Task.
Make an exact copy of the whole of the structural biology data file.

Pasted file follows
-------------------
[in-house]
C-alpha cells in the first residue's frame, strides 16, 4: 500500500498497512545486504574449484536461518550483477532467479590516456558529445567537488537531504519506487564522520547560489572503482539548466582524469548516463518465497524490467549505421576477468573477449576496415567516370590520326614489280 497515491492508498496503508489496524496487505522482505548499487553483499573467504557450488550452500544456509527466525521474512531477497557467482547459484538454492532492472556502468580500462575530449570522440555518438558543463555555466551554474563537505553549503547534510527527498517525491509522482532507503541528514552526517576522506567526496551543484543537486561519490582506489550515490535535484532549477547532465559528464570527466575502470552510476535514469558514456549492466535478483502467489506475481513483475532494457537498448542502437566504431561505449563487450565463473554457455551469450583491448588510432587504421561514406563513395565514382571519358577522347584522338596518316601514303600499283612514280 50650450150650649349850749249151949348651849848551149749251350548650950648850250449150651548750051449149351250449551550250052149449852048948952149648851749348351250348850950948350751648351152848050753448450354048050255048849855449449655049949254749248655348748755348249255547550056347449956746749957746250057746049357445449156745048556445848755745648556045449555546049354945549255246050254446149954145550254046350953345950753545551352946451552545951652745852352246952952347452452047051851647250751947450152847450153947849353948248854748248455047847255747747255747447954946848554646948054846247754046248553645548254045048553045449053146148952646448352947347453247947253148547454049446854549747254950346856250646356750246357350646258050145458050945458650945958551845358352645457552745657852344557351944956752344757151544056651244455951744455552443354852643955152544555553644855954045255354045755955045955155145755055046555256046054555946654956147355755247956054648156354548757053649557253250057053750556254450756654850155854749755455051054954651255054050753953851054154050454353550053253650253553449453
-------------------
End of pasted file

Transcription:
[in-house]
C-alpha cells in the first residue's frame, strides 16, 4: 500500500498497512545486504574449484536461518550483477532467479590516456558529445567537488537531504519506487564522520547560489572503482539548466582524469548516463518465497524490467549505421576477468573477449576496415567516370590520326614489280 497515491492508498496503508489496524496487505522482505548499487553483499573467504557450488550452500544456509527466525521474512531477497557467482547459484538454492532492472556502468580500462575530449570522440555518438558543463555555466551554474563537505553549503547534510527527498517525491509522482532507503541528514552526517576522506567526496551543484543537486561519490582506489550515490535535484532549477547532465559528464570527466575502470552510476535514469558514456549492466535478483502467489506475481513483475532494457537498448542502437566504431561505449563487450565463473554457455551469450583491448588510432587504421561514406563513395565514382571519358577522347584522338596518316601514303600499283612514280 50650450150650649349850749249151949348651849848551149749251350548650950648850250449150651548750051449149351250449551550250052149449852048948952149648851749348351250348850950948350751648351152848050753448450354048050255048849855449449655049949254749248655348748755348249255547550056347449956746749957746250057746049357445449156745048556445848755745648556045449555546049354945549255246050254446149954145550254046350953345950753545551352946451552545951652745852352246952952347452452047051851647250751947450152847450153947849353948248854748248455047847255747747255747447954946848554646948054846247754046248553645548254045048553045449053146148952646448352947347453247947253148547454049446854549747254950346856250646356750246357350646258050145458050945458650945958551845358352645457552745657852344557351944956752344757151544056651244455951744455552443354852643955152544555553644855954045255354045755955045955155145755055046555256046054555946654956147355755247956054648156354548757053649557253250057053750556254450756654850155854749755455051054954651255054050753953851054154050454353550053253650253553449453